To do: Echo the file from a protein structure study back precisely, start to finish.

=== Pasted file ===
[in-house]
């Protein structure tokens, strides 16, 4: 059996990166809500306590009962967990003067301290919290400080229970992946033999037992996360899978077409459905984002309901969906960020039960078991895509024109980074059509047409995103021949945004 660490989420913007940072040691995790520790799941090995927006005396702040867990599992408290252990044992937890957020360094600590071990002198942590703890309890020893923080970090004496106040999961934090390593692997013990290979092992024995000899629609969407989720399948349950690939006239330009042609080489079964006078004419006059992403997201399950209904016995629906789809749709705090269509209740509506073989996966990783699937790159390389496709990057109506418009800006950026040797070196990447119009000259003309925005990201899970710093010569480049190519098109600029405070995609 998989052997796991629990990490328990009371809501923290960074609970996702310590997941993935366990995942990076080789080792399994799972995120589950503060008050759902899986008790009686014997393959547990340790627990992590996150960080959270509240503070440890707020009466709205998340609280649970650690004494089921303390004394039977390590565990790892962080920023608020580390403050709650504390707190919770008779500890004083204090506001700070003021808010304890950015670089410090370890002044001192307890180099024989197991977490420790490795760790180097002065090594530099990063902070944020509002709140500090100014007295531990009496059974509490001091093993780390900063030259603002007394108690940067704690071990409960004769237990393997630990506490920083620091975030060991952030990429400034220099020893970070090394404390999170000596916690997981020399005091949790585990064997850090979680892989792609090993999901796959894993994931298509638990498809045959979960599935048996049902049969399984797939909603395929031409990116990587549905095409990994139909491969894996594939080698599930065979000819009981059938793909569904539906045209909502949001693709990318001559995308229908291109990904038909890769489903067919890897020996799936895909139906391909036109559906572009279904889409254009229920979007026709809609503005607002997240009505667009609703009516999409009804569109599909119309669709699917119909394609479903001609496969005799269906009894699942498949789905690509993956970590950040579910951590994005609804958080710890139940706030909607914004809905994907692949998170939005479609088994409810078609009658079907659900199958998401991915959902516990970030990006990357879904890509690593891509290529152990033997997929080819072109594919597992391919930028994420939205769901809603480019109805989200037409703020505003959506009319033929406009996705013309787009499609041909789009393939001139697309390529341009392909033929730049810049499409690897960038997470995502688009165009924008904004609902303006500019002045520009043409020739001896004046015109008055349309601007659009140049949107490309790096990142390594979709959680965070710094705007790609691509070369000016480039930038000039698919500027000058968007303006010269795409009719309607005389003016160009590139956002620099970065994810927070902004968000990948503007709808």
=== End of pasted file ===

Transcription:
[in-house]
């Protein structure tokens, strides 16, 4: 059996990166809500306590009962967990003067301290919290400080229970992946033999037992996360899978077409459905984002309901969906960020039960078991895509024109980074059509047409995103021949945004 660490989420913007940072040691995790520790799941090995927006005396702040867990599992408290252990044992937890957020360094600590071990002198942590703890309890020893923080970090004496106040999961934090390593692997013990290979092992024995000899629609969407989720399948349950690939006239330009042609080489079964006078004419006059992403997201399950209904016995629906789809749709705090269509209740509506073989996966990783699937790159390389496709990057109506418009800006950026040797070196990447119009000259003309925005990201899970710093010569480049190519098109600029405070995609 998989052997796991629990990490328990009371809501923290960074609970996702310590997941993935366990995942990076080789080792399994799972995120589950503060008050759902899986008790009686014997393959547990340790627990992590996150960080959270509240503070440890707020009466709205998340609280649970650690004494089921303390004394039977390590565990790892962080920023608020580390403050709650504390707190919770008779500890004083204090506001700070003021808010304890950015670089410090370890002044001192307890180099024989197991977490420790490795760790180097002065090594530099990063902070944020509002709140500090100014007295531990009496059974509490001091093993780390900063030259603002007394108690940067704690071990409960004769237990393997630990506490920083620091975030060991952030990429400034220099020893970070090394404390999170000596916690997981020399005091949790585990064997850090979680892989792609090993999901796959894993994931298509638990498809045959979960599935048996049902049969399984797939909603395929031409990116990587549905095409990994139909491969894996594939080698599930065979000819009981059938793909569904539906045209909502949001693709990318001559995308229908291109990904038909890769489903067919890897020996799936895909139906391909036109559906572009279904889409254009229920979007026709809609503005607002997240009505667009609703009516999409009804569109599909119309669709699917119909394609479903001609496969005799269906009894699942498949789905690509993956970590950040579910951590994005609804958080710890139940706030909607914004809905994907692949998170939005479609088994409810078609009658079907659900199958998401991915959902516990970030990006990357879904890509690593891509290529152990033997997929080819072109594919597992391919930028994420939205769901809603480019109805989200037409703020505003959506009319033929406009996705013309787009499609041909789009393939001139697309390529341009392909033929730049810049499409690897960038997470995502688009165009924008904004609902303006500019002045520009043409020739001896004046015109008055349309601007659009140049949107490309790096990142390594979709959680965070710094705007790609691509070369000016480039930038000039698919500027000058968007303006010269795409009719309607005389003016160009590139956002620099970065994810927070902004968000990948503007709808």